His work on the pancreas was immediately recognized in Paris. It brought him a prize from the Academy of Sciences. He had already been elected to the Philomathic Society of which most of the distinguished scientists of Paris were members. He was also among the Younger scientist who founded the Society of Biology in 1848. The Legion of Honour, France’s recognition of merit was awarded to him in 1849.
In those days, Lavoisier’s theory that an animal body by itself cannot process nutrients like starch and sugar was accepted as true by scientist it meant that one’s diet held as true was that the presence of sugar in the blood was found only in diabetes patients and not in a normal healthy body.
Bernard disproved both these theories. He found from experiments that the body can process starch and sugar and the presence of sugar was normal in the blood of a healthy body.
His research led him to the conclusion that the most likely source of sugar in the blood would be one of the glandular organs of the abdomen. From further experiments he showed the liver as the source or storage point of sugar in the organism.
In 1854, he was elected to the Academy of Sciences. The same year he was appointed to the newly created Chair of General Physiology at the Sorbonne University.
Prof. Magendie died on October 7, 1855, and as the professor himself had desired, Claude Bernard succeeded him to the Chair of Medicine.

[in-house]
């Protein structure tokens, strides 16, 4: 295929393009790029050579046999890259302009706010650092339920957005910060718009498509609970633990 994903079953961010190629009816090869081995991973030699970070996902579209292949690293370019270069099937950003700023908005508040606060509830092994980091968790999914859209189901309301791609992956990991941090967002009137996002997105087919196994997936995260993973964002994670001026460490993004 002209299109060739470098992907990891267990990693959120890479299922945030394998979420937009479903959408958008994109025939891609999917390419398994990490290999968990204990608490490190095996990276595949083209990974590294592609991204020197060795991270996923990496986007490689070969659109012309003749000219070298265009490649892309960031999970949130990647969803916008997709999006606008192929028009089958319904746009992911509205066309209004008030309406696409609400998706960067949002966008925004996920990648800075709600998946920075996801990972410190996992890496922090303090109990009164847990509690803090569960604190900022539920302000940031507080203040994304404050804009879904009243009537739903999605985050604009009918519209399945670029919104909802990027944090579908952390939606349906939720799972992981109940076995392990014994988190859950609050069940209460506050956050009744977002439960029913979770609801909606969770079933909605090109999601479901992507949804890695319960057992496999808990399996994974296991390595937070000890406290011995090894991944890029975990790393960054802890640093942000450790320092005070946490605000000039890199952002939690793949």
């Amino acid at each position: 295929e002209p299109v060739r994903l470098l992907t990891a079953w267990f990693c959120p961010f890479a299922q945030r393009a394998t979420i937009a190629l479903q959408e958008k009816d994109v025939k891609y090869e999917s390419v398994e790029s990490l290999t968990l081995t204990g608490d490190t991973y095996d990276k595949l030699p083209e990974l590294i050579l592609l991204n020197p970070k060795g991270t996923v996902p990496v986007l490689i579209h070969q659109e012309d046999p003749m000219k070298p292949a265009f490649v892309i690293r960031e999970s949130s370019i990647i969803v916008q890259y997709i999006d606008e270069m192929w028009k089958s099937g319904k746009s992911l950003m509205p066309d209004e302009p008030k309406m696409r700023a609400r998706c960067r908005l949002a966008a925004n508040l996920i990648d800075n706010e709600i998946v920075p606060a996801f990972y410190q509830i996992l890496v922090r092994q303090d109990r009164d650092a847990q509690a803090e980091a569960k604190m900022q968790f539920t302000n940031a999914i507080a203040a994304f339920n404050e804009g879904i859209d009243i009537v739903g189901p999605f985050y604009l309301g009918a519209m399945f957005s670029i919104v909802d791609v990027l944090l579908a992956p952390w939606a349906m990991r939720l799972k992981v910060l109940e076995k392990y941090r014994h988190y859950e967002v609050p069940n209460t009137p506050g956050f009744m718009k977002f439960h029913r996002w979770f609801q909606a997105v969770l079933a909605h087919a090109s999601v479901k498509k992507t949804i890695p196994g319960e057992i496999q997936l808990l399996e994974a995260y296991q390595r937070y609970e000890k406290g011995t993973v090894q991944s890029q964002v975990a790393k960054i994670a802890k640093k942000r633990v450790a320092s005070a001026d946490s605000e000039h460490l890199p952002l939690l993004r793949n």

He had already presented his papers on the liver and the pancreas. He now wanted to work in carbon monoxide and other toxic substances. He showed that carbon replaces the oxygen of the blood and makes the normal exchange between blood and tissues impossible. The result in asphyxiation (blocking of breath) causing death.
In 1857, Bernard succeeded in isolating glycogen from the liver tissues and preparing it in pure form. His career reached its apex when the presented his book, introduction of the Study of Experimental Medicine, along with 7 volumes of his lectures to the Academy of Sciences on August 21, 1865.
But all was not well with Bernard’s family life. Madame Bernard was not an intellectual who shared her husband’s zeal for science and research. To her he seemed to be living in a separate world of his own. It was a world she couldn’t share with him and she felt that she was deprived of life. On his part also, probably there was neither time nor inclination, to share her world of Parisian social life. Gradually she developed a feeling of hostility towards her husbands. This hostility took the form of attacking him for cruelty to animals-she meant the experiments he conducted on animals. At times the reproaches developed into a warfare. Finally, they began to live apart and a decree of separation was granted to them in April 1870.
Claude Bernard passed away in February 1878, He was given a state funeral by the Government of France in recognition of his contributions to science.